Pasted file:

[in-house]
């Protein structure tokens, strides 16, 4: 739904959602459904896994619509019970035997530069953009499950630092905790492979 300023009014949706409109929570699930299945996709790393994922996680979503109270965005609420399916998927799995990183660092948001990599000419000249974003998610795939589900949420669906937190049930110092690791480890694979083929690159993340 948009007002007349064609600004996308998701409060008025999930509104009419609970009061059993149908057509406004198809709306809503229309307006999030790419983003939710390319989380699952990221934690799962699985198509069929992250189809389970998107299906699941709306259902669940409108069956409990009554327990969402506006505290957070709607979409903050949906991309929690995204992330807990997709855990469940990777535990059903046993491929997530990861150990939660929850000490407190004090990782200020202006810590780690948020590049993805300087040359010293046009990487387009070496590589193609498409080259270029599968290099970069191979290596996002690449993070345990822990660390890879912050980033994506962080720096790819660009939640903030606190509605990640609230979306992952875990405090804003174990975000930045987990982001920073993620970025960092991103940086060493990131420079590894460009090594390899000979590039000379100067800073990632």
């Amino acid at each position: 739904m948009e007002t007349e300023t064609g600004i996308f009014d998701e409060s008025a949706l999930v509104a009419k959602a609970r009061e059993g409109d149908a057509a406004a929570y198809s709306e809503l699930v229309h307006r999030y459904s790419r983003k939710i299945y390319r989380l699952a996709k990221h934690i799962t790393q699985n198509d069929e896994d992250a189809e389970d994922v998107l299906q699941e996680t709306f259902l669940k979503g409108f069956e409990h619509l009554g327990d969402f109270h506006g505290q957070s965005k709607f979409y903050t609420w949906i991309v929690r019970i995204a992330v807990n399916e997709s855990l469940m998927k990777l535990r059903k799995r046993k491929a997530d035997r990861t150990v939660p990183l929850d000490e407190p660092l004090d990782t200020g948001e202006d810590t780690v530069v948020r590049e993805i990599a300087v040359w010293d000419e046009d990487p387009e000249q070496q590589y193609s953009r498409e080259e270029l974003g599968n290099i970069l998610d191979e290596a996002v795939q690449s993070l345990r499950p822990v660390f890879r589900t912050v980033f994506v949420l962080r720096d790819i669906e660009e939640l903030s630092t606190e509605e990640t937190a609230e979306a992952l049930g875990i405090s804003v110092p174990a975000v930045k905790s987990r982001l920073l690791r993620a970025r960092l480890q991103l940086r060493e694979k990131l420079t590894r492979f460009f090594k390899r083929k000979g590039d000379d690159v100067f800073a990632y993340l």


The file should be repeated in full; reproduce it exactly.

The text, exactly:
[in-house]
């Protein structure tokens, strides 16, 4: 739904959602459904896994619509019970035997530069953009499950630092905790492979 300023009014949706409109929570699930299945996709790393994922996680979503109270965005609420399916998927799995990183660092948001990599000419000249974003998610795939589900949420669906937190049930110092690791480890694979083929690159993340 948009007002007349064609600004996308998701409060008025999930509104009419609970009061059993149908057509406004198809709306809503229309307006999030790419983003939710390319989380699952990221934690799962699985198509069929992250189809389970998107299906699941709306259902669940409108069956409990009554327990969402506006505290957070709607979409903050949906991309929690995204992330807990997709855990469940990777535990059903046993491929997530990861150990939660929850000490407190004090990782200020202006810590780690948020590049993805300087040359010293046009990487387009070496590589193609498409080259270029599968290099970069191979290596996002690449993070345990822990660390890879912050980033994506962080720096790819660009939640903030606190509605990640609230979306992952875990405090804003174990975000930045987990982001920073993620970025960092991103940086060493990131420079590894460009090594390899000979590039000379100067800073990632």
């Amino acid at each position: 739904m948009e007002t007349e300023t064609g600004i996308f009014d998701e409060s008025a949706l999930v509104a009419k959602a609970r009061e059993g409109d149908a057509a406004a929570y198809s709306e809503l699930v229309h307006r999030y459904s790419r983003k939710i299945y390319r989380l699952a996709k990221h934690i799962t790393q699985n198509d069929e896994d992250a189809e389970d994922v998107l299906q699941e996680t709306f259902l669940k979503g409108f069956e409990h619509l009554g327990d969402f109270h506006g505290q957070s965005k709607f979409y903050t609420w949906i991309v929690r019970i995204a992330v807990n399916e997709s855990l469940m998927k990777l535990r059903k799995r046993k491929a997530d035997r990861t150990v939660p990183l929850d000490e407190p660092l004090d990782t200020g948001e202006d810590t780690v530069v948020r590049e993805i990599a300087v040359w010293d000419e046009d990487p387009e000249q070496q590589y193609s953009r498409e080259e270029l974003g599968n290099i970069l998610d191979e290596a996002v795939q690449s993070l345990r499950p822990v660390f890879r589900t912050v980033f994506v949420l962080r720096d790819i669906e660009e939640l903030s630092t606190e509605e990640t937190a609230e979306a992952l049930g875990i405090s804003v110092p174990a975000v930045k905790s987990r982001l920073l690791r993620a970025r960092l480890q991103l940086r060493e694979k990131l420079t590894r492979f460009f090594k390899r083929k000979g590039d000379d690159v100067f800073a990632y993340l």